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Dear Matt, I have this close gay guy friend who has recently acquired a boyfriend. I just met him for first time and I HATE him. He’s got some kind of weirdo autistic Asperger’s thing going on and he’s super irritating. Just very weird socially, can’t grasp very simple things, occasionally scowls at my friend out of seemingly nowhere. My friend is so nice and normal and what’s more, the guy physically stinks. This could get bad because my friend knows me well and it could be hard to conceal my thoughts about this weirdo. What do I do? — Fried and Frustrated
Though I cannot authoritatively determine your gender from your “Fried and Frustrated” moniker, I’m going to assume you’re a woman. Because most straight men I know don’t refer to their gay friends as “close gay guy” friends, at the risk of causing the ladies to question their eligibility. And being a woman, you probably have high expectations for your gay friend. You want him to be lean and mean, with high discretionary income and a low BMI. You want him to be fussy and immaculate, to rifle off edgy one-liners, and to have really complicated opinions about your shoes. Since a good 95 percent of television these days seems to be written by gay men or the women who love them, I imagine it’s harder than ever before to be a regular old gay schlub, one who does not hail from the cultural stereotypes handbook. One who is socially awkward, who does not speak like a “Modern Family” gag writer, and who doesn’t smell particularly pleasant.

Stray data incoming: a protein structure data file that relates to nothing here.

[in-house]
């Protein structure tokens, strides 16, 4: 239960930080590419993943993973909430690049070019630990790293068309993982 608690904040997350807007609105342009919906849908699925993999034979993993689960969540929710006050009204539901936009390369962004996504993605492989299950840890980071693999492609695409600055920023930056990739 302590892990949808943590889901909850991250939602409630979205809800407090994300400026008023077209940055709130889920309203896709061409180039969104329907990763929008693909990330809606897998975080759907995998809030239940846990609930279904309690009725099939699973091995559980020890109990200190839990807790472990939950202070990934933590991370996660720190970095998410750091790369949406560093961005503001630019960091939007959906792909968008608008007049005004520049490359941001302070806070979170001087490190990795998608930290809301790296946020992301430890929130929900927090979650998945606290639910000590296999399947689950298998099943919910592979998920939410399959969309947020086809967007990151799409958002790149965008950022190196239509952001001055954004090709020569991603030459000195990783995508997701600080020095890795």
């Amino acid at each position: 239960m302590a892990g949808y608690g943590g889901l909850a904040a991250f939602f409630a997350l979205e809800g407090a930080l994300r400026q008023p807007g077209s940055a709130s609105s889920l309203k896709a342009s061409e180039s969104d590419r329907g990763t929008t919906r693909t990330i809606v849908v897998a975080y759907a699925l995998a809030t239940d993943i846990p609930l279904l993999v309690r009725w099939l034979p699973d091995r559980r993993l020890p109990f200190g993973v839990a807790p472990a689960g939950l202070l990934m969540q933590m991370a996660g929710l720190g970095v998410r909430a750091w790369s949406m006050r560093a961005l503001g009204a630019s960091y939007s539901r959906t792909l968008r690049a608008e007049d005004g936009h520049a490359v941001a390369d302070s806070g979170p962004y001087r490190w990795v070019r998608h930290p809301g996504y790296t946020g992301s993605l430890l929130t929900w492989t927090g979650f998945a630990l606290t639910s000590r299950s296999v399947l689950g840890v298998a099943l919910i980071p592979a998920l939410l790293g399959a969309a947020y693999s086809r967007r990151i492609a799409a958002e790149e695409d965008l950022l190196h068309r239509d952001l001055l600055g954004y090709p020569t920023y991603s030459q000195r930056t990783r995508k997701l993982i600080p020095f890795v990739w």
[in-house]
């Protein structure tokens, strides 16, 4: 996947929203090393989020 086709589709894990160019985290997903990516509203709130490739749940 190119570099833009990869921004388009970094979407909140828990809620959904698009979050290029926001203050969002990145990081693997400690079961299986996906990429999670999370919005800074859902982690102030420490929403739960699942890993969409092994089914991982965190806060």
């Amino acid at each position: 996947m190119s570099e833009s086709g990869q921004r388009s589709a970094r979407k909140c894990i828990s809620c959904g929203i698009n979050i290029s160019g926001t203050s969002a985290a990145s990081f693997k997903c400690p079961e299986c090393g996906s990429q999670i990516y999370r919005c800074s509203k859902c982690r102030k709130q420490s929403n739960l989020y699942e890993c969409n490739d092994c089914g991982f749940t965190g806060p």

I feel for this man (platonically.) And we should all be grateful for his ilk, since the world is a big place, and the less-than-perfect — the “weirdos” as you call them — need companionship, too. The Atlantic recently reported that contrary to popular belief, only about 2 percent of the population identifies itself as gay. As opposed to journalists, a third of whom, I’d unofficially estimate, either are gay or someday hope to be (which might explain why most people believe the gay population number to be quite a bit higher). But 2 percent of 315 million people is still a lot of people, and they can’t all be Carson Kressley (thank God). Maybe they don’t have it all “together,” as you’ve come to rigidly expect of your GBF. Maybe they have bad taste, and enjoy shopping in the men’s section of J.C. Penney, where they buy Lee’s Relaxed Fit jeans. Maybe instead of smelling like Le Male by Jean Paul Gaultier, they smell like old cheese. But fashion-forward people aren’t the only ones who need love. Schmucks do too. And the last time I looked around at saggy-sweatpant’ed, fat-assed America, the shmucks held the majority by about an 8-to-1 margin.